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Breast Matters - Searching for Health Information Online
New and Improved Mammogram Technology
Issue No. 4
Issue No. 4
Searching for Health Information Online
Date: June 2, 2014
Once restricted to physicians and healthcare professionals, a vast amount of health-related content is now freely accessible to anyone with an Internet connection. However, it can be challenging to know if what you have found online is accurate or applicable to you or your loved one. Here are a few tips for safer surfing and online networking:
BE CAREFUL ABOUT REVEALING TOO MUCH PERSONAL INFORMATION, PARTICULARLY IF IT ALLOWS STRANGERS TO IDENTIFY YOU. REMAINING ANONYMOUS ON THE INTERNET IS MUCH HARDER THAN YOU THINK!
1. Understand the limitations of Google. Google is remarkable, but searching for a very general term like “chemotherapy” will produce millions of hits. Many may be irrelevant or misleading. You should also be aware that paid advertisements may appear at the top of your search results. Usually they are labeled as ads, but sometimes that’s easy to miss.
2. Original journal articles can be searched through PubMed (pubmed.gov). Access to articles and online books from the National Library of Medicine has been available free of charge since 1997. While health care professionals are the primary audience, many patients now use PubMed, too. However, access may be limited to abstracts (summaries), and the technical nature of the articles can be a barrier.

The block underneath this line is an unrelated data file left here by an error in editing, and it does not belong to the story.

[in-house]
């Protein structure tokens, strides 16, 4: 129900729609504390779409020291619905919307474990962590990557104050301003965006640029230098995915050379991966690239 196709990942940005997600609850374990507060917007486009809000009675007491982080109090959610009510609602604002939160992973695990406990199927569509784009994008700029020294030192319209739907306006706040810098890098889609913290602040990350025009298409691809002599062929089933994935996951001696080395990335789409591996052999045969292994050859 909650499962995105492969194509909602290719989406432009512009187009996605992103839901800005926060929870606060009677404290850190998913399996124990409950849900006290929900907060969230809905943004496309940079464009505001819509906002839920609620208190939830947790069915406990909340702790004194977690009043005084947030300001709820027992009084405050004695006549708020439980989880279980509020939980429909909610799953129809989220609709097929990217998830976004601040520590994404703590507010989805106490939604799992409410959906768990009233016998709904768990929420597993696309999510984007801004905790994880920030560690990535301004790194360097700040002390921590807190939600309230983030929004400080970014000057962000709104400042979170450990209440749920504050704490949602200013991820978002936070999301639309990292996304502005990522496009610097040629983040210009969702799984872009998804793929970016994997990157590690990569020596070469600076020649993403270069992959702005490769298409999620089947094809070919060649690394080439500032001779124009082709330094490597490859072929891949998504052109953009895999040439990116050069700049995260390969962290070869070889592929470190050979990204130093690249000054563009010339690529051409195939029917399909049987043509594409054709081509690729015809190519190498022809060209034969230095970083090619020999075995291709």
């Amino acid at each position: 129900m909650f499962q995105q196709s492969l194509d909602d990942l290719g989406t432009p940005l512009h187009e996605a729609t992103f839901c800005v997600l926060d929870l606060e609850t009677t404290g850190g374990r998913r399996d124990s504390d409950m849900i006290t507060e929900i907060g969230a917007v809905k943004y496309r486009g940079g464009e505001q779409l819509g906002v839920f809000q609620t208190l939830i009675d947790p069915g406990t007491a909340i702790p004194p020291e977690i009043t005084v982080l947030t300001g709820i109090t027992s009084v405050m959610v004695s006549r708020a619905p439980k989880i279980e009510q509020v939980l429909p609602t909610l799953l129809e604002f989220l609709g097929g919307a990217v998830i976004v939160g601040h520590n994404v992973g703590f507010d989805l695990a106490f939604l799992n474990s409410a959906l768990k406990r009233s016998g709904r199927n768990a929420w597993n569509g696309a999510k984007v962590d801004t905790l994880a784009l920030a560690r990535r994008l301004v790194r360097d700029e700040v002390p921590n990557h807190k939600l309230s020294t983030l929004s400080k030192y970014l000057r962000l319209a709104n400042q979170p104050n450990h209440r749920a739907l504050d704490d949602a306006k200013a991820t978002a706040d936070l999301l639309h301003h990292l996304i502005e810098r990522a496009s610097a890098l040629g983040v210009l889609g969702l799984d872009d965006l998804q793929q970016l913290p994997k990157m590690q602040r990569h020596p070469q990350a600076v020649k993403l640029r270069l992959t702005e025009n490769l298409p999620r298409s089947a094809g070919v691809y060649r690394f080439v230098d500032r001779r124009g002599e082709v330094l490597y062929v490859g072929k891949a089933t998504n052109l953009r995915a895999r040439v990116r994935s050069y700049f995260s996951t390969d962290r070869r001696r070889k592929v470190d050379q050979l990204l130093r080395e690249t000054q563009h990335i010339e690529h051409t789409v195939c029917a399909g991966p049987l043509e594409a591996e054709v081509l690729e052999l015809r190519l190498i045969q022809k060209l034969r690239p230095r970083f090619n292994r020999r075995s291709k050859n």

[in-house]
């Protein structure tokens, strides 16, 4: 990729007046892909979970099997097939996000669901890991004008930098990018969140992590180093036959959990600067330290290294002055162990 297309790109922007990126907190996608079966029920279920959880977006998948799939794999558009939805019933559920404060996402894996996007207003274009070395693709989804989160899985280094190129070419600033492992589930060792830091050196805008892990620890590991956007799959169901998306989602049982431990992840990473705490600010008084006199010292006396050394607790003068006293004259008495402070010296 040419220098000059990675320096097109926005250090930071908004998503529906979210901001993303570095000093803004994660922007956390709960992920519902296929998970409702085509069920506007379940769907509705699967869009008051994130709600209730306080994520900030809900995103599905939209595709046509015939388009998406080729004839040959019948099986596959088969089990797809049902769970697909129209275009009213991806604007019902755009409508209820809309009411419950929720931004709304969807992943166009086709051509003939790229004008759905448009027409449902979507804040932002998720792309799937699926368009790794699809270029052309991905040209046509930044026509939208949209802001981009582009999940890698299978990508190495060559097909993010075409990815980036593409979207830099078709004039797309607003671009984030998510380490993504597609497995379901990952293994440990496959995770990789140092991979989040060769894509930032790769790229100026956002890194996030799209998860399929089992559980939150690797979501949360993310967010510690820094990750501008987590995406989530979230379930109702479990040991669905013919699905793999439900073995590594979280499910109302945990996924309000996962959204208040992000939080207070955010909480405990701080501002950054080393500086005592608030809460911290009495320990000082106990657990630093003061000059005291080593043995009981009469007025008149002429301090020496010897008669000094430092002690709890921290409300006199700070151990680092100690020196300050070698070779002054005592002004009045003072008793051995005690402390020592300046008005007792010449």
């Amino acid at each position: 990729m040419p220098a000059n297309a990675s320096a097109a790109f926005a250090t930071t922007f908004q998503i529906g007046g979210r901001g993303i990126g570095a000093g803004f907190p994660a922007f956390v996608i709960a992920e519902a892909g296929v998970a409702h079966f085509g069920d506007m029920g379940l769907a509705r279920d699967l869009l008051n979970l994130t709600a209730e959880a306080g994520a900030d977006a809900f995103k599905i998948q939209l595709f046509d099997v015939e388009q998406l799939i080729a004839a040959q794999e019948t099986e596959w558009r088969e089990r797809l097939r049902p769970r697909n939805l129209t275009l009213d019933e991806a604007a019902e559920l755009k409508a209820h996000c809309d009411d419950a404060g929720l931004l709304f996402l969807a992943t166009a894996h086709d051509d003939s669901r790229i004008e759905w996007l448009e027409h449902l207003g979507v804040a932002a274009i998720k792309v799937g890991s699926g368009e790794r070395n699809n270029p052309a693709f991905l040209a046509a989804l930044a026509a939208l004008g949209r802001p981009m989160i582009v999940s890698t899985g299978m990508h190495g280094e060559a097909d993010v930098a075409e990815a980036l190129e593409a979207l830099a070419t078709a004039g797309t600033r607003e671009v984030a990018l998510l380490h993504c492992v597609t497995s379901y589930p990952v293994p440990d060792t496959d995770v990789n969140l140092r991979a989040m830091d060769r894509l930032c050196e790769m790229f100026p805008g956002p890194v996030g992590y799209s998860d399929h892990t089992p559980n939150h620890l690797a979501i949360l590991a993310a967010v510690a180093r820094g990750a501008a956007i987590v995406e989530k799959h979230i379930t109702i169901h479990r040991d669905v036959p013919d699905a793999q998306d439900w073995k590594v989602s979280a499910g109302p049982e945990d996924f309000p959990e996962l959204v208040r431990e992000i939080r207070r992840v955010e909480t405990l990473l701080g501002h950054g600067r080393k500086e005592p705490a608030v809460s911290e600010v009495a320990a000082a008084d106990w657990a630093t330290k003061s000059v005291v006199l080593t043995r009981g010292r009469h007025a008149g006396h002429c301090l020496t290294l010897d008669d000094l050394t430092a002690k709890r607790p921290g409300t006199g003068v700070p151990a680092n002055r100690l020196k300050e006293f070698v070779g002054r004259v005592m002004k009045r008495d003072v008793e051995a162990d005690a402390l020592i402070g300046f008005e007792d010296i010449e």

3. Reliability is generally higher for .gov or .edu websites. These are U.S. governmental websites and websites from educational institutions. Although the .org designation is no longer restricted to nonprofits, many U.S. and international cancer centers use .org, and these are often excellent places to start a search.
4. To help determine if online information can be trusted, look for signs of high reliability. These include: an editorial board or scientific advisory panel, listed by name; dates of the latest updates; an “about” page describing the organization and giving contact information; and clearly designated sponsorship. Be cautious of any health website prominently displaying an ad for a product or service, particularly on the home page.
5. Beware of missing information when searching for clinical trials. Clinicaltrials.gov is an excellent resource, but it can be hard to tell if you meet the eligibility criteria for a trial without access to your own medical records. Even if you appear to qualify, your physician can help you assess whether participation is in your best interest. In addition, the site may not catch newly approved trials, or those that have closed or have temporarily suspended enrollment.
6. Social networking websites and online patient communities can be a great source of support. However, take certain precautions. Be careful about revealing too much personal information, particularly if it allows strangers to identify you. Remaining anonymous on the Internet is much harder than you think! Be skeptical about treatment claims that sound too good to be true. Some people who share experiences via social media have a particular agenda, and you should not be swayed solely by their testimony. Also, remember that while health care professionals are gradually becoming active on social media, HIPAA privacy regulations and good clinical judgment prevent them from discussing specifics in a public forum where your identity is not protected.
Disclaimer: Miller is editor-in-chief of Cancer.Net, the patient information website from the American Society of Clinical Oncology